The tormented character of Devdas has been adapted for the Indian film screen numerous times, in all manners and methods. And yet, the one most revered for its cultivated and perceptive depiction of the wounded lover was the portrayal by P C Barua in his adaptation, Devdas (1935), of the famous novel by Sharat Chandra Chattopadhyay.
The unfading impact of his enigmatic personality extended well beyond his time, as even today P C Barua is highly regarded as one of the most distinguished actors and directors that ever graced dominated the silver screen. His creative spirit and vision were an inspiration even to the contemporary artists of his time, including major cinema stalwarts like Bimal Roy, Guru Dutt, Dhirendranath Ganguly, Debaki Kumar Bose, K L Saigal and many more.
Pramathesh Chandra Barua was the eldest son of Raja Prabhat Chandra Barua, and was brought up within an imperial regal atmosphere, learning horse-riding and big-game hunting in his childhood. A remarkably gifted child, he was sent to the prestigious Hare School in Kolkata, after which he graduated from the Presidency College in 1924 and travelled to Europe in 1926 to further explore his fascination with films. In Europe, P C Barua became a witness to the prolific work of filmmakers like Ernst Lubitsch and René Clair and upon his return to Kolkata, he invested in British Dominion Films, a production venture by Dhiren Ganguly. He also acted in a few of his films before returning to London, where he studied the nuances of modern film production at Elstree Studios.
With the release of Aparadhi (1931), P C Barua was credited with the making of the first Calcutta production with the use of artificial lights, under his production studio called the Barua Pictures Ltd. The movie was directed by Debaki Bose and starred P C Barua as well. He was also cast as the villain in Ganguly’s Bhagyalaxmi (1932). However, it was the production of Devdas in 1935 by New Theatres Ltd., that catapulted hims to success as both an actor and a significant director of the Indian film industry.
The film was first made in Bengali and then re-made in Hindi, starring K L Saigal in the lead role. A national sensation upon release, P C Barua’s interpretation of the fragmented characters of the novel was borrowed unmilled and narrated with such repose, which was previously unheard-of Indian cinema. The sophisticated tempering of all dramatic motif invited the audience to experience the torment of the film’s characters closely, and established P C Barua as a pioneer for mastering the visual medium of story-telling. The film also led to his marriage to Jamuna Barua, who played the role of Paro.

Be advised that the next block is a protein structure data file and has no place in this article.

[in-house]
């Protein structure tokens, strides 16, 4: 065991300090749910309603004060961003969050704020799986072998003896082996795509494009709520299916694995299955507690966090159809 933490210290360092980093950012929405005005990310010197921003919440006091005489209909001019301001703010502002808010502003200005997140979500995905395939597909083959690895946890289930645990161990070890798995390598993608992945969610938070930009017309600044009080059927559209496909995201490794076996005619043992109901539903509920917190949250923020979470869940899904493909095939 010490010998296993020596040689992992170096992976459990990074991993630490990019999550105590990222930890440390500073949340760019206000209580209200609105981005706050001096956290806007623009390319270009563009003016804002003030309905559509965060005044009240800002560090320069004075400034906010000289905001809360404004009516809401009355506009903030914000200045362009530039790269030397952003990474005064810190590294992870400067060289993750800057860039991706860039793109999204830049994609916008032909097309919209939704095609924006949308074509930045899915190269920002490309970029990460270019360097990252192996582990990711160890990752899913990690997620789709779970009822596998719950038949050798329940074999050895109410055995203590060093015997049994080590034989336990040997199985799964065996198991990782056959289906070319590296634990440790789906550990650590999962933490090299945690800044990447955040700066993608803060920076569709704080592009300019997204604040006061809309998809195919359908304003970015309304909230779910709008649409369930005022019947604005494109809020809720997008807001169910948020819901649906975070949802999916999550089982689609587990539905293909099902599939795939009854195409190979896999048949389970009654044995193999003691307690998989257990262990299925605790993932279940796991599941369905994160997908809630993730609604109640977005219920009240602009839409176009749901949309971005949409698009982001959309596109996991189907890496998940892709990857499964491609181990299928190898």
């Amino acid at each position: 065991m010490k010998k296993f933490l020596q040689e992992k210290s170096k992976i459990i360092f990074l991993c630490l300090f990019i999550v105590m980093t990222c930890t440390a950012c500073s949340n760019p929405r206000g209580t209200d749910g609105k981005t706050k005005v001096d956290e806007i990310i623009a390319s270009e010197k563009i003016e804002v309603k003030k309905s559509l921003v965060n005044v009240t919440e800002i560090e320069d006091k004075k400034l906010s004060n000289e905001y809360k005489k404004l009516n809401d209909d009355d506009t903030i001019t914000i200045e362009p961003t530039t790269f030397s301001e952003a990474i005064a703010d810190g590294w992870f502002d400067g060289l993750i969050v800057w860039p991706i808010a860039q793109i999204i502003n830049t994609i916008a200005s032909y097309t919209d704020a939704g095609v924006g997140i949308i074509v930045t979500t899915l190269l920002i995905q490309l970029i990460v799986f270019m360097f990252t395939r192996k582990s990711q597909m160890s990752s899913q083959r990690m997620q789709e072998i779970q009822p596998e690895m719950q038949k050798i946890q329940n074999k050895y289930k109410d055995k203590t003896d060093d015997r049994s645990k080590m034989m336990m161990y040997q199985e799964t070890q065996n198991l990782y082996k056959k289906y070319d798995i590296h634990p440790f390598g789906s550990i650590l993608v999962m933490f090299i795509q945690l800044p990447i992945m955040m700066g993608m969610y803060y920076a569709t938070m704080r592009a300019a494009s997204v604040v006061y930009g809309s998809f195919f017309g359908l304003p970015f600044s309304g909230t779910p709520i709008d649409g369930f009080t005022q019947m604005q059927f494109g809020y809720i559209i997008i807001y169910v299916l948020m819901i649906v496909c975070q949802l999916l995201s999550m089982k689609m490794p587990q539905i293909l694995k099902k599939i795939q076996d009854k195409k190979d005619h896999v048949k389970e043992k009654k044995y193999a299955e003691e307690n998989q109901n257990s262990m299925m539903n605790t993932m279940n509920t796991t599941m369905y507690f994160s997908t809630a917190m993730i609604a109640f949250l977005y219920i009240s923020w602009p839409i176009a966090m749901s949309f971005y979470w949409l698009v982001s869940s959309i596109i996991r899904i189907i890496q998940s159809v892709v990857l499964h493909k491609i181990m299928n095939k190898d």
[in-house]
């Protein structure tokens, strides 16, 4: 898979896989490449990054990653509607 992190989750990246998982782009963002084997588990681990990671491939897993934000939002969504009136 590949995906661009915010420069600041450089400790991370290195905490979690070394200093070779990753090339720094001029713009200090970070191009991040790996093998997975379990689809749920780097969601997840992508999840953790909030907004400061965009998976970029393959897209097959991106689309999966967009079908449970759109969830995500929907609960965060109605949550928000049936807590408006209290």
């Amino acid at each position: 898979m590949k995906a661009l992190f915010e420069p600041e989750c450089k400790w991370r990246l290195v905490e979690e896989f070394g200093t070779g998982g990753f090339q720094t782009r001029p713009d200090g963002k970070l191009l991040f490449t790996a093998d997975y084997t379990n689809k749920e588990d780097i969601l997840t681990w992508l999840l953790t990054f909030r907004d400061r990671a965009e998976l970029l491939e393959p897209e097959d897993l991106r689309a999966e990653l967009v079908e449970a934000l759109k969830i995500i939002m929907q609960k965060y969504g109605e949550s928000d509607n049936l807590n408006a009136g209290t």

Over the next two decades, he went on to lend his genius to myriad films, such as Grihadah/ Manzil (1936), Mukti (1937), Adhikar (1938), Rajat Jayanti (1939), Zindagi (1940), Shesh Uttar/ Jawab (1943) and many more. The actor-director often dealt with the intimate complexities of human nature, and explored the dissimilitude of existence through his films, by rooting his plots in contrasting settings like urban vs poor and modern vs traditional. He was an extremely melancholic and receptive individual, with a consistently troubling personal life.
It was perhaps fated then, that the character he most identified with came to be so closely resonant with this own life. In the late 1940s, his health began to decline rapidly due to chronic drinking habits and he passed away in the year 1951. Despite a tumultuous life, P C Barua’s legacy remains unfazed by the pangs of time, with his work imprinted within the heritage of Indian cinematic history.
1. Encyclopaedia of Indian Cinema. Ed. Ashish Rajadhyaksha and Paul Willemen. Oxford University Press. New Delhi. 1999.
2. P. C. BARUA – Legends of Indian Cinema. Shoma A. Chatterjee. Wisdom Tree Publishers. New Delhi. 2008.
3. P C Barua. Karan Bali. Upperstall: A Better View of Cinema. Website. 2016.
4. Contribution of Gauripur zamindar Raja Prabhat Chandra Barua: - A historical analysis. Rabindra Das. IOSR Journal of Humanities and Social Science (IOSR-JHSS); Volume 19 Issue 1 – Pp 56-60. 2014. PDF.